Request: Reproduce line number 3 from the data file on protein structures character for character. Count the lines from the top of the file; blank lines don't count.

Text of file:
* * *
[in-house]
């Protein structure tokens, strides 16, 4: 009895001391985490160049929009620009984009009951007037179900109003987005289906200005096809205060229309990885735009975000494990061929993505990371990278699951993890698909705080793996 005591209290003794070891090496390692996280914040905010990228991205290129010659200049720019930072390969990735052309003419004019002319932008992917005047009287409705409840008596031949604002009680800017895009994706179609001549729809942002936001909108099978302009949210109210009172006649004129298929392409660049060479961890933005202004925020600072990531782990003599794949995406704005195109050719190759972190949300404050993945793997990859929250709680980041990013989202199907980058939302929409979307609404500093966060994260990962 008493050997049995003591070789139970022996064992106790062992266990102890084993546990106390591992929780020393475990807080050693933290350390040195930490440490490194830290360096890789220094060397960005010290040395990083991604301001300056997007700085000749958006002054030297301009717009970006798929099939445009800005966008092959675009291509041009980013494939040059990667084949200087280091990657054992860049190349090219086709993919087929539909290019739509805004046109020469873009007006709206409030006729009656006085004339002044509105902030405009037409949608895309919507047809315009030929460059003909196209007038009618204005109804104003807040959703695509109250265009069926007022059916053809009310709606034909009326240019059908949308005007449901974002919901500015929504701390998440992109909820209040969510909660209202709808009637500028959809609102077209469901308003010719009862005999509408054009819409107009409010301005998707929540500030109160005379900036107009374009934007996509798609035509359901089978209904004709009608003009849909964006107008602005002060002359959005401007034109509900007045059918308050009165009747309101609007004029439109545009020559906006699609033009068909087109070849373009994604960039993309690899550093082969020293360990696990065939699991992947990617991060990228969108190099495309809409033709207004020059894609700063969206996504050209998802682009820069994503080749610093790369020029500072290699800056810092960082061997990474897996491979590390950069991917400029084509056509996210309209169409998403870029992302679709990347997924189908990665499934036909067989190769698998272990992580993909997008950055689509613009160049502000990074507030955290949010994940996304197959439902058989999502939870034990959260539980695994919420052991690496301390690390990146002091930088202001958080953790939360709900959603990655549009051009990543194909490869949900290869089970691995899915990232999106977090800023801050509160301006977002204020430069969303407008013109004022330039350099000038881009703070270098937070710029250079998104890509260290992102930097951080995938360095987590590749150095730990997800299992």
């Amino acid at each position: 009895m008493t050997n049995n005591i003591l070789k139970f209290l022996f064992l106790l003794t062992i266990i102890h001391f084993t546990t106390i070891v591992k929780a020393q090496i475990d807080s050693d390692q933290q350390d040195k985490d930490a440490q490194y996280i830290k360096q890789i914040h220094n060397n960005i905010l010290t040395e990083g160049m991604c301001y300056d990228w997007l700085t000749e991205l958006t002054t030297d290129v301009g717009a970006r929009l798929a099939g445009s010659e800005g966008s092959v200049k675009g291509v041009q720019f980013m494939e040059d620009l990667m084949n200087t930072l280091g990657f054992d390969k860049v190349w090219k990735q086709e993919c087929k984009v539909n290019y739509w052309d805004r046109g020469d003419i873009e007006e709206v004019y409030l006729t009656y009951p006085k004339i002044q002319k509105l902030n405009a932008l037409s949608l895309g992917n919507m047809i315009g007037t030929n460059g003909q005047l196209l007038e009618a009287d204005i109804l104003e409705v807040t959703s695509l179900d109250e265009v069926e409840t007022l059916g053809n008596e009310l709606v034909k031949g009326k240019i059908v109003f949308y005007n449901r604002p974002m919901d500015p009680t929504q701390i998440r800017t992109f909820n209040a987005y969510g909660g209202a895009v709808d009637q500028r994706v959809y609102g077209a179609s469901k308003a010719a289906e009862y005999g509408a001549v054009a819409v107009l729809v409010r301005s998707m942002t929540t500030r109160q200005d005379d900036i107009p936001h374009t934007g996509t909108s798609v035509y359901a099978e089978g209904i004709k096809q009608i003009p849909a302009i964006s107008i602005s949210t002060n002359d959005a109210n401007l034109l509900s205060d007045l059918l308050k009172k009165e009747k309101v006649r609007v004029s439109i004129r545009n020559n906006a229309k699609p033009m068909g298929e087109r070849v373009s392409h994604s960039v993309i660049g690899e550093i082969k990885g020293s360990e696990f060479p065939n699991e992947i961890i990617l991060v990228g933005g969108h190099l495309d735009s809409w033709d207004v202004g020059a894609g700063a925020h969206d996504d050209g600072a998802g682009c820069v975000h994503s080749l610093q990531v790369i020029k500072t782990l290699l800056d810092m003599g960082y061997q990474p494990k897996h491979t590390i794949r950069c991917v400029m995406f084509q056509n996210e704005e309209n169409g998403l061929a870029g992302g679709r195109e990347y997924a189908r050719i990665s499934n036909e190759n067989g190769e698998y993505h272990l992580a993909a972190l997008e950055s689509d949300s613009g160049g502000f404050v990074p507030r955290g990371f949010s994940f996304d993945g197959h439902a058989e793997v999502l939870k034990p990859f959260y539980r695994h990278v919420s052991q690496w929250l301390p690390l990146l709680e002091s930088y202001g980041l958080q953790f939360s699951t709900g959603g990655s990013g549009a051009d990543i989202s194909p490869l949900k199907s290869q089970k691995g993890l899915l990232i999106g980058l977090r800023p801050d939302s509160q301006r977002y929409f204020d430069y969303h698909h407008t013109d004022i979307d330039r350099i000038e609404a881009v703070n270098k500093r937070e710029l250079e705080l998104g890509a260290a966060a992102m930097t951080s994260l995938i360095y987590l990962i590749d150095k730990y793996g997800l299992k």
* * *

């Amino acid at each position: 009895m008493t050997n049995n005591i003591l070789k139970f209290l022996f064992l106790l003794t062992i266990i102890h001391f084993t546990t106390i070891v591992k929780a020393q090496i475990d807080s050693d390692q933290q350390d040195k985490d930490a440490q490194y996280i830290k360096q890789i914040h220094n060397n960005i905010l010290t040395e990083g160049m991604c301001y300056d990228w997007l700085t000749e991205l958006t002054t030297d290129v301009g717009a970006r929009l798929a099939g445009s010659e800005g966008s092959v200049k675009g291509v041009q720019f980013m494939e040059d620009l990667m084949n200087t930072l280091g990657f054992d390969k860049v190349w090219k990735q086709e993919c087929k984009v539909n290019y739509w052309d805004r046109g020469d003419i873009e007006e709206v004019y409030l006729t009656y009951p006085k004339i002044q002319k509105l902030n405009a932008l037409s949608l895309g992917n919507m047809i315009g007037t030929n460059g003909q005047l196209l007038e009618a009287d204005i109804l104003e409705v807040t959703s695509l179900d109250e265009v069926e409840t007022l059916g053809n008596e009310l709606v034909k031949g009326k240019i059908v109003f949308y005007n449901r604002p974002m919901d500015p009680t929504q701390i998440r800017t992109f909820n209040a987005y969510g909660g209202a895009v709808d009637q500028r994706v959809y609102g077209a179609s469901k308003a010719a289906e009862y005999g509408a001549v054009a819409v107009l729809v409010r301005s998707m942002t929540t500030r109160q200005d005379d900036i107009p936001h374009t934007g996509t909108s798609v035509y359901a099978e089978g209904i004709k096809q009608i003009p849909a302009i964006s107008i602005s949210t002060n002359d959005a109210n401007l034109l509900s205060d007045l059918l308050k009172k009165e009747k309101v006649r609007v004029s439109i004129r545009n020559n906006a229309k699609p033009m068909g298929e087109r070849v373009s392409h994604s960039v993309i660049g690899e550093i082969k990885g020293s360990e696990f060479p065939n699991e992947i961890i990617l991060v990228g933005g969108h190099l495309d735009s809409w033709d207004v202004g020059a894609g700063a925020h969206d996504d050209g600072a998802g682009c820069v975000h994503s080749l610093q990531v790369i020029k500072t782990l290699l800056d810092m003599g960082y061997q990474p494990k897996h491979t590390i794949r950069c991917v400029m995406f084509q056509n996210e704005e309209n169409g998403l061929a870029g992302g679709r195109e990347y997924a189908r050719i990665s499934n036909e190759n067989g190769e698998y993505h272990l992580a993909a972190l997008e950055s689509d949300s613009g160049g502000f404050v990074p507030r955290g990371f949010s994940f996304d993945g197959h439902a058989e793997v999502l939870k034990p990859f959260y539980r695994h990278v919420s052991q690496w929250l301390p690390l990146l709680e002091s930088y202001g980041l958080q953790f939360s699951t709900g959603g990655s990013g549009a051009d990543i989202s194909p490869l949900k199907s290869q089970k691995g993890l899915l990232i999106g980058l977090r800023p801050d939302s509160q301006r977002y929409f204020d430069y969303h698909h407008t013109d004022i979307d330039r350099i000038e609404a881009v703070n270098k500093r937070e710029l250079e705080l998104g890509a260290a966060a992102m930097t951080s994260l995938i360095y987590l990962i590749d150095k730990y793996g997800l299992k």